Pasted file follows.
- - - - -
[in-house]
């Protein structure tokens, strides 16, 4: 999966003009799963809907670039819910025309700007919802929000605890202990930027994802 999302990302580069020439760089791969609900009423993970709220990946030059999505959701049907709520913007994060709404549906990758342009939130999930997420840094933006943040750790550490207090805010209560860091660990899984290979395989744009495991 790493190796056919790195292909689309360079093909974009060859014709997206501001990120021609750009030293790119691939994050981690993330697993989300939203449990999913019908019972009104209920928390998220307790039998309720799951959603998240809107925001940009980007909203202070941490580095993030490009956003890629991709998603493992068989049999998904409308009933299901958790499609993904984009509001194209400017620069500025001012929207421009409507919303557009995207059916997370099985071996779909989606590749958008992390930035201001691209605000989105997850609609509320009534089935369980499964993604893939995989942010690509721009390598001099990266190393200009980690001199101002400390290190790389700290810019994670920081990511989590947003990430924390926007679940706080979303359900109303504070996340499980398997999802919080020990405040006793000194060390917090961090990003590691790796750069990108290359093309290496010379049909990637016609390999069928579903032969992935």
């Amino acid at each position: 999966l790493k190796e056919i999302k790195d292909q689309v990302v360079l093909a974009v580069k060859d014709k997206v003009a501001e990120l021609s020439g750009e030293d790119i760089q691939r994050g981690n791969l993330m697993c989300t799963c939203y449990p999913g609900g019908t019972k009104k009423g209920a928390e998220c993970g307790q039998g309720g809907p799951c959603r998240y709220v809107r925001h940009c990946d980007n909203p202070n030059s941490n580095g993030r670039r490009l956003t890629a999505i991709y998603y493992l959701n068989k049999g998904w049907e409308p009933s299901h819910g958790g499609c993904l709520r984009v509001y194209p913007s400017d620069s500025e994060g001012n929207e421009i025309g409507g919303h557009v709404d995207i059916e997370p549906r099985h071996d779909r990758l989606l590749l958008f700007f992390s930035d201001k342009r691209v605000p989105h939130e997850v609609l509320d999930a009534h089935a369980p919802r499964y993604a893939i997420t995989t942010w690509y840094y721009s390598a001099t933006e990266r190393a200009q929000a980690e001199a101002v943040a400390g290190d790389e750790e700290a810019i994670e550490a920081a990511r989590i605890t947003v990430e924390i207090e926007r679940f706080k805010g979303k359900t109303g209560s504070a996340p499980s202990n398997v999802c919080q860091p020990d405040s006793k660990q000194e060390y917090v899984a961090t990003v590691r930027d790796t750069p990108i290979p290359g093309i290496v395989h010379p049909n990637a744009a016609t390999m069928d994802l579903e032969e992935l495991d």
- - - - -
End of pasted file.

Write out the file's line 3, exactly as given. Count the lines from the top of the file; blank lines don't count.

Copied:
């Amino acid at each position: 999966l790493k190796e056919i999302k790195d292909q689309v990302v360079l093909a974009v580069k060859d014709k997206v003009a501001e990120l021609s020439g750009e030293d790119i760089q691939r994050g981690n791969l993330m697993c989300t799963c939203y449990p999913g609900g019908t019972k009104k009423g209920a928390e998220c993970g307790q039998g309720g809907p799951c959603r998240y709220v809107r925001h940009c990946d980007n909203p202070n030059s941490n580095g993030r670039r490009l956003t890629a999505i991709y998603y493992l959701n068989k049999g998904w049907e409308p009933s299901h819910g958790g499609c993904l709520r984009v509001y194209p913007s400017d620069s500025e994060g001012n929207e421009i025309g409507g919303h557009v709404d995207i059916e997370p549906r099985h071996d779909r990758l989606l590749l958008f700007f992390s930035d201001k342009r691209v605000p989105h939130e997850v609609l509320d999930a009534h089935a369980p919802r499964y993604a893939i997420t995989t942010w690509y840094y721009s390598a001099t933006e990266r190393a200009q929000a980690e001199a101002v943040a400390g290190d790389e750790e700290a810019i994670e550490a920081a990511r989590i605890t947003v990430e924390i207090e926007r679940f706080k805010g979303k359900t109303g209560s504070a996340p499980s202990n398997v999802c919080q860091p020990d405040s006793k660990q000194e060390y917090v899984a961090t990003v590691r930027d790796t750069p990108i290979p290359g093309i290496v395989h010379p049909n990637a744009a016609t390999m069928d994802l579903e032969e992935l495991d």